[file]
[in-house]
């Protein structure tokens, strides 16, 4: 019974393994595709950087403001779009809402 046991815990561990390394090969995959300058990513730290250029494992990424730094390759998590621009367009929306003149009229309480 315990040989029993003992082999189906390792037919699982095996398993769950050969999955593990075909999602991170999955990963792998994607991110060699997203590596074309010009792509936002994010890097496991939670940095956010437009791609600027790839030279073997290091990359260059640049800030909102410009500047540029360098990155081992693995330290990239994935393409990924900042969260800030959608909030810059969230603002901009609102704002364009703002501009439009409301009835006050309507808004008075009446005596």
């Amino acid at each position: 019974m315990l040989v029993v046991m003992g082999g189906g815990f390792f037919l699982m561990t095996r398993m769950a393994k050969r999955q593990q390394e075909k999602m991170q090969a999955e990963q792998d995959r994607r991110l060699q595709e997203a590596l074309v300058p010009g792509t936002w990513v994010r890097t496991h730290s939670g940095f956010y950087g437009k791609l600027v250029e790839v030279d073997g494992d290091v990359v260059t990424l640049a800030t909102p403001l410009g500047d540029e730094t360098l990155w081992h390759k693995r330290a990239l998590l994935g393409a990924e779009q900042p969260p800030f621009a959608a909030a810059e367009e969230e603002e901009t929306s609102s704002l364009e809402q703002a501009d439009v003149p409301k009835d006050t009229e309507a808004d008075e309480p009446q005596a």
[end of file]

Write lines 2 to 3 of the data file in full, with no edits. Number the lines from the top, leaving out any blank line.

């Protein structure tokens, strides 16, 4: 019974393994595709950087403001779009809402 046991815990561990390394090969995959300058990513730290250029494992990424730094390759998590621009367009929306003149009229309480 315990040989029993003992082999189906390792037919699982095996398993769950050969999955593990075909999602991170999955990963792998994607991110060699997203590596074309010009792509936002994010890097496991939670940095956010437009791609600027790839030279073997290091990359260059640049800030909102410009500047540029360098990155081992693995330290990239994935393409990924900042969260800030959608909030810059969230603002901009609102704002364009703002501009439009409301009835006050309507808004008075009446005596």
């Amino acid at each position: 019974m315990l040989v029993v046991m003992g082999g189906g815990f390792f037919l699982m561990t095996r398993m769950a393994k050969r999955q593990q390394e075909k999602m991170q090969a999955e990963q792998d995959r994607r991110l060699q595709e997203a590596l074309v300058p010009g792509t936002w990513v994010r890097t496991h730290s939670g940095f956010y950087g437009k791609l600027v250029e790839v030279d073997g494992d290091v990359v260059t990424l640049a800030t909102p403001l410009g500047d540029e730094t360098l990155w081992h390759k693995r330290a990239l998590l994935g393409a990924e779009q900042p969260p800030f621009a959608a909030a810059e367009e969230e603002e901009t929306s609102s704002l364009e809402q703002a501009d439009v003149p409301k009835d006050t009229e309507a808004d008075e309480p009446q005596a």